Hispanic mortality paradox: A systematic review and meta-analysis of the longitudinal literature

John M. Ruiz, Patrick Steffen, Timothy B. Smith

Research output: Contribution to journalReview articlepeer-review

192 Scopus citations

Abstract

To investigate the possibility of a Hispanic mortality advantage, we conducted a systematic review and meta-analysis of the published longitudinal literature reporting Hispanic individuals' mortality from any cause compared with any other race/ethnicity. We searchedMEDLINE,PubMed, EMBASE, HealthSTAR, and PsycINFO for published literature from January 1990 to July 2010. Across 58 studies (4 615 747 participants), Hispanic populations had a 17.5% lower risk of mortality compared with other racial groups (odds ratio = 0.825; P < .001; 95% confidence interval = 0.75, 0.91). The difference in mortality risk was greater among older populations and varied by preexisting health conditions, with effects apparent for initially healthy samples and those withcardiovasculardiseases. The results also differed by racial group: Hispanics had lower overall risk of mortality than did non-Hispanic Whites and non-Hispanic Blacks, but overallhigherriskofmortality than did Asian Americans. These findings provided strong evidence of a Hispanic mortality advantage, with implications for conceptualizingandaddressing racial/ethnic health disparities.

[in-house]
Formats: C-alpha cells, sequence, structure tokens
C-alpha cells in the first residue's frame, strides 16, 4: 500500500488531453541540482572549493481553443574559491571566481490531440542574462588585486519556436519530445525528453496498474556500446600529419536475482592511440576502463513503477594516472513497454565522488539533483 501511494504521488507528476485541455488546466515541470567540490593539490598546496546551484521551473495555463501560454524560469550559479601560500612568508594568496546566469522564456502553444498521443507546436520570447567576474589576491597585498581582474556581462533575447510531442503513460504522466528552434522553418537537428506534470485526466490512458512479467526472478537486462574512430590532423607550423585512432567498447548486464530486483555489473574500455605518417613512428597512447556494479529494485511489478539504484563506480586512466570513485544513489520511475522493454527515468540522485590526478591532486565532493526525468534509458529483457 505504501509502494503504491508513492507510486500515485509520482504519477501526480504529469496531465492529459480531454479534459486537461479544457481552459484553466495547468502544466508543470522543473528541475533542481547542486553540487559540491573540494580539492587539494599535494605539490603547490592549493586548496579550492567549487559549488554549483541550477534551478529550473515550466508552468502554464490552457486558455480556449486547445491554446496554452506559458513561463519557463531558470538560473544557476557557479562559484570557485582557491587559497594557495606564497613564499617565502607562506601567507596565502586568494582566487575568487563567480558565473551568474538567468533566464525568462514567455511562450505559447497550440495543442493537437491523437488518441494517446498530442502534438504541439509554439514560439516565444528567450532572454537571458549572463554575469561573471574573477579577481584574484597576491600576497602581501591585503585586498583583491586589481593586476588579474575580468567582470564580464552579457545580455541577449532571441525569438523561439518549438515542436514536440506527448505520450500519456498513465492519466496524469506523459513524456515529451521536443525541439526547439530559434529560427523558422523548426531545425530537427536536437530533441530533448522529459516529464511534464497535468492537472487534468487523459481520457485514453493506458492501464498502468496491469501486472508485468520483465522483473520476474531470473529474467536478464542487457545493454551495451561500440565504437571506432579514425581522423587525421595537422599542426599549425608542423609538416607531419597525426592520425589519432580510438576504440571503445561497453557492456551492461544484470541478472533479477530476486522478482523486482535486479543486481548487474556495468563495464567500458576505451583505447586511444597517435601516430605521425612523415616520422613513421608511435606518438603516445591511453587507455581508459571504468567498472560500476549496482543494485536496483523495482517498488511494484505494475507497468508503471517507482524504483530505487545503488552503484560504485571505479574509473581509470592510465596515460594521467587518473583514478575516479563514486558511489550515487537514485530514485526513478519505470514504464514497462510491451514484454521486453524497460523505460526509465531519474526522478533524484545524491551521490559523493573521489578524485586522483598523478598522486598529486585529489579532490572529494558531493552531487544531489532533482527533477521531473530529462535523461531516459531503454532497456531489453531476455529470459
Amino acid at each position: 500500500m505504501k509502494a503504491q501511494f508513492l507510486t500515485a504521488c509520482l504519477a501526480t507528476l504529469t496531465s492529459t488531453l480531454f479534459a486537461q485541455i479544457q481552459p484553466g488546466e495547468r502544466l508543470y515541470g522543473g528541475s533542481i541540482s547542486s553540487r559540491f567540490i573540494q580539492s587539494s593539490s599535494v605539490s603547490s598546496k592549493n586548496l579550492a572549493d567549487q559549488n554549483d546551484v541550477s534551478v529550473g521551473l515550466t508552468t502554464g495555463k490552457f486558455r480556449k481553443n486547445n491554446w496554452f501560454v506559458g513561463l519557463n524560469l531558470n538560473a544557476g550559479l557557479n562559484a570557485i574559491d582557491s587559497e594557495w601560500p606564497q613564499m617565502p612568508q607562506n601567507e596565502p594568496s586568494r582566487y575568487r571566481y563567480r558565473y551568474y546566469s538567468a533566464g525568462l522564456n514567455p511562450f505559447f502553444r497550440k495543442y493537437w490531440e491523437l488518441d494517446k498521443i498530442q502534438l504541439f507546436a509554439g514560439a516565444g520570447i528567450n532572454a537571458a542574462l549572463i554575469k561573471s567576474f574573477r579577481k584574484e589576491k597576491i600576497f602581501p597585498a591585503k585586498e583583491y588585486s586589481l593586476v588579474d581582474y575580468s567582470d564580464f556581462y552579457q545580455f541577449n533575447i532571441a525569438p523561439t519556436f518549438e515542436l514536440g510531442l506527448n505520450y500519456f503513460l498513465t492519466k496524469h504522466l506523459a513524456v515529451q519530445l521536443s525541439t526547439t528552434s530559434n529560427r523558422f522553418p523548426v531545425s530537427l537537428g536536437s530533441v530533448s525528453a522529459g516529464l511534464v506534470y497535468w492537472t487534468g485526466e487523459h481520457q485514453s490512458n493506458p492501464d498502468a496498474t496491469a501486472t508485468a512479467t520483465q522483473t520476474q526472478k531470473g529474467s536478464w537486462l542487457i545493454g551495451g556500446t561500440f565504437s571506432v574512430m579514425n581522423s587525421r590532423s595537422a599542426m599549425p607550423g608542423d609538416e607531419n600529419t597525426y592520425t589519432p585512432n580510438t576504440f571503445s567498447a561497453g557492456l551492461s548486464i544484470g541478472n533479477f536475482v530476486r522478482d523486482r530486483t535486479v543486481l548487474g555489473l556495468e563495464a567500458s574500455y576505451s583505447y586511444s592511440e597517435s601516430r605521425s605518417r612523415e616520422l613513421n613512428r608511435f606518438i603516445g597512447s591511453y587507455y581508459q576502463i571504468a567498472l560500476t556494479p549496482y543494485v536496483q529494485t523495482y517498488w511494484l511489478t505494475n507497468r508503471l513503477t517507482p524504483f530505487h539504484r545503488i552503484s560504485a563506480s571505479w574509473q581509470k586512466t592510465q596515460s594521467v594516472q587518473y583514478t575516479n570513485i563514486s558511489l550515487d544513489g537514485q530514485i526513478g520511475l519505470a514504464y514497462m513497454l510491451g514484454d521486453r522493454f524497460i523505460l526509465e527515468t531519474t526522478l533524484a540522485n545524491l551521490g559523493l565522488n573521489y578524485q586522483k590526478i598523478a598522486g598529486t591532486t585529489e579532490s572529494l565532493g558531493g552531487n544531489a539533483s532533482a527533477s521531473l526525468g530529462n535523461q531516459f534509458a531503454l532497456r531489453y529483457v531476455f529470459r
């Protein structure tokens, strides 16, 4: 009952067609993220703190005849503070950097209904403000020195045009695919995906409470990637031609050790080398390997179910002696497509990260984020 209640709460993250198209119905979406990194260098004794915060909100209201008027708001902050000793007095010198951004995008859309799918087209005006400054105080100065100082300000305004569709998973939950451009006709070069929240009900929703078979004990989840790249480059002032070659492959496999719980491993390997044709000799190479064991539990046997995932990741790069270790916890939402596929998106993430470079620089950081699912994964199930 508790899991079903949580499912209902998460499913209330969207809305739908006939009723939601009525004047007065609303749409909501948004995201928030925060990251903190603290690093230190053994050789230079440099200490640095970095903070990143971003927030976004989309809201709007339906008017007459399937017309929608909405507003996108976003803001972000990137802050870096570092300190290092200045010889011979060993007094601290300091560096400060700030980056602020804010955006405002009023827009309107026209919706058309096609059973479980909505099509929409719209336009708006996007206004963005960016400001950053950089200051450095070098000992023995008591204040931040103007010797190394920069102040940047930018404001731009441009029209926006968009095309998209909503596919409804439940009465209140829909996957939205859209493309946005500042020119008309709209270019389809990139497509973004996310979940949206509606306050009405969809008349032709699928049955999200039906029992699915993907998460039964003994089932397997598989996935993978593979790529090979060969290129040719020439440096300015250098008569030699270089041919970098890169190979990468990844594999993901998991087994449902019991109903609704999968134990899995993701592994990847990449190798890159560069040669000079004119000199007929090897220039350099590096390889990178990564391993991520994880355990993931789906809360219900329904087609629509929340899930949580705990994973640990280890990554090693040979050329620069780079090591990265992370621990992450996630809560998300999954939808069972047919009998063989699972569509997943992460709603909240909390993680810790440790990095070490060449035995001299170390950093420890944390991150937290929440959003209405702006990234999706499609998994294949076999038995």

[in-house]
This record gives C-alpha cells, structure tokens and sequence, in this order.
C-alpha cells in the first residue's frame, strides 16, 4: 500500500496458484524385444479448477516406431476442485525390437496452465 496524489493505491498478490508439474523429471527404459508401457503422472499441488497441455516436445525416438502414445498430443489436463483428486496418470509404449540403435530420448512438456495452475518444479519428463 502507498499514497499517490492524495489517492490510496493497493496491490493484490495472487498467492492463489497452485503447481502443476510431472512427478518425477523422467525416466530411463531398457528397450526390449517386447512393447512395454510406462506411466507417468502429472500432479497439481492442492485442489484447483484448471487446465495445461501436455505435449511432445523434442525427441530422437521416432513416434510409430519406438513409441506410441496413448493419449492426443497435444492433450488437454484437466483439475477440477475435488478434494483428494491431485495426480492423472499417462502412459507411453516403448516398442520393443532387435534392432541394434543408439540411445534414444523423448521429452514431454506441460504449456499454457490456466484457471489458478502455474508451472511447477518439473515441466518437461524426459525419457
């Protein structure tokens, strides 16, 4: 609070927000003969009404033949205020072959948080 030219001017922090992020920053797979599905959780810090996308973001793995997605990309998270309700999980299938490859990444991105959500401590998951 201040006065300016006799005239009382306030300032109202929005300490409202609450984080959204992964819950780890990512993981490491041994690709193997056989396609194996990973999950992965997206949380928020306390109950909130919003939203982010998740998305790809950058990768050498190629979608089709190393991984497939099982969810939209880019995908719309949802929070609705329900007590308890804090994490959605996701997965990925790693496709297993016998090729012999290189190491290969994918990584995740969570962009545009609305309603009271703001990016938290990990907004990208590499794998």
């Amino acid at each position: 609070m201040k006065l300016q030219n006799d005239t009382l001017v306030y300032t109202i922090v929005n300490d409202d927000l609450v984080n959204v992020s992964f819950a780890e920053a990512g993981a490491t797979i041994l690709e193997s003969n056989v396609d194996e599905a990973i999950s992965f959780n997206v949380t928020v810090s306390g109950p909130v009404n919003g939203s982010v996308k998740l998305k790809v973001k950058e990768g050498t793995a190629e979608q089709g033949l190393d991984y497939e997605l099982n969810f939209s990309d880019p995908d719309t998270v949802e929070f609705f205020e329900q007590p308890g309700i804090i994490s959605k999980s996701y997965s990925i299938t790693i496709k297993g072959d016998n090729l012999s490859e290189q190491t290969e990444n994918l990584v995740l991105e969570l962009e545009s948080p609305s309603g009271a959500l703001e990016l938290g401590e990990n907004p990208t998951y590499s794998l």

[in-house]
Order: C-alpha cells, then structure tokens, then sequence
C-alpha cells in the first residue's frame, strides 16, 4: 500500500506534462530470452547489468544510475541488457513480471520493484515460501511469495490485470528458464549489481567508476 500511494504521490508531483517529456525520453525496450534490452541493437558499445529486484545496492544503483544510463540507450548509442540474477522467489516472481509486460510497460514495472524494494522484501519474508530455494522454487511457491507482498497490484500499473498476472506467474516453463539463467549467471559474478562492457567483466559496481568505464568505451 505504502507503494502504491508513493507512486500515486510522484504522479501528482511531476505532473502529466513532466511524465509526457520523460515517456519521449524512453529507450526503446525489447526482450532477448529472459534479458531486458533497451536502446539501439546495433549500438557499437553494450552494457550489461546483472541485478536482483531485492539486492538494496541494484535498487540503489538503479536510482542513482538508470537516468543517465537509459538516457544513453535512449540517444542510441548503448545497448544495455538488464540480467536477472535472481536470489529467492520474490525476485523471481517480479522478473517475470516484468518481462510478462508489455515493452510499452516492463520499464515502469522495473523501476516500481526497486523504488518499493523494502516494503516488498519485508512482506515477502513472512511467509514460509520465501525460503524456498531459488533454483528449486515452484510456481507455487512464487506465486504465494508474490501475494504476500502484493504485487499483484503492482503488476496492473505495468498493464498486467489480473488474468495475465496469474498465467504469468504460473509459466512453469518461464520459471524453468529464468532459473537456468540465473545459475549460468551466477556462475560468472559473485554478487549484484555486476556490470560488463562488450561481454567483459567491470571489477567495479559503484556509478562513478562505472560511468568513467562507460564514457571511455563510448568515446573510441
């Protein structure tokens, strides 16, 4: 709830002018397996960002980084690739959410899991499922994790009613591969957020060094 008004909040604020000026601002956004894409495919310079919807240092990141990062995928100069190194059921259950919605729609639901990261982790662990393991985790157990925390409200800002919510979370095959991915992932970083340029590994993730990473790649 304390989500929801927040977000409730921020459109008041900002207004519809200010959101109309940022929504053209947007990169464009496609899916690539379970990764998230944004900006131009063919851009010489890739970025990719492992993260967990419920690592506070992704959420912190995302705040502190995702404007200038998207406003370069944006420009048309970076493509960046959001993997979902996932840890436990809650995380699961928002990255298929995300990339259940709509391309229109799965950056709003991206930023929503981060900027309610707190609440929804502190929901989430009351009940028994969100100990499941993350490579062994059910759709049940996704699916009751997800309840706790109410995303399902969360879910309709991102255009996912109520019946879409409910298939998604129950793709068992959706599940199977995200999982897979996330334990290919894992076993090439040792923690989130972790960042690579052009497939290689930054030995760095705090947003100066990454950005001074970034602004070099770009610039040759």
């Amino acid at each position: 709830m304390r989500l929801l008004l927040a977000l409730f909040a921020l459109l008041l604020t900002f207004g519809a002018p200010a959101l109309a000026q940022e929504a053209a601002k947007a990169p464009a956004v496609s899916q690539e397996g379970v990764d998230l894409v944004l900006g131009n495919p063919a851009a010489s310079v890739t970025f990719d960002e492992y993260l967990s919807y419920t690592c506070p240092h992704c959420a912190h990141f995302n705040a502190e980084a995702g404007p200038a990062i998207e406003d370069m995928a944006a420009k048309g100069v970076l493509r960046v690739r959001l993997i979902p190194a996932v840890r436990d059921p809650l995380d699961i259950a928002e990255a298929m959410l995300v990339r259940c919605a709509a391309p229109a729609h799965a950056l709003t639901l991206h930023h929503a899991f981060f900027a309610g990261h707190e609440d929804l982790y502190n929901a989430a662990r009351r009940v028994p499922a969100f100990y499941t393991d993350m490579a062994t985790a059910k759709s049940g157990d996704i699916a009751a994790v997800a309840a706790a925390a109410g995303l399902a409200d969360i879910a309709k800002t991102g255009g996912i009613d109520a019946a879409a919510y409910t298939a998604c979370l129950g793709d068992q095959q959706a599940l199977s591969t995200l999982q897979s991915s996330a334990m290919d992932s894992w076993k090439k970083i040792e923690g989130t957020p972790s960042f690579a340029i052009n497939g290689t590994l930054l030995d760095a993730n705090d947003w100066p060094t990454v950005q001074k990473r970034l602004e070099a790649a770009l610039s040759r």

Original languageEnglish (US)
Pages (from-to)e52-e60
JournalAmerican journal of public health
Volume103
Issue number3
DOIs
StatePublished - Mar 2013
Externally publishedYes

ASJC Scopus subject areas

  • Public Health, Environmental and Occupational Health

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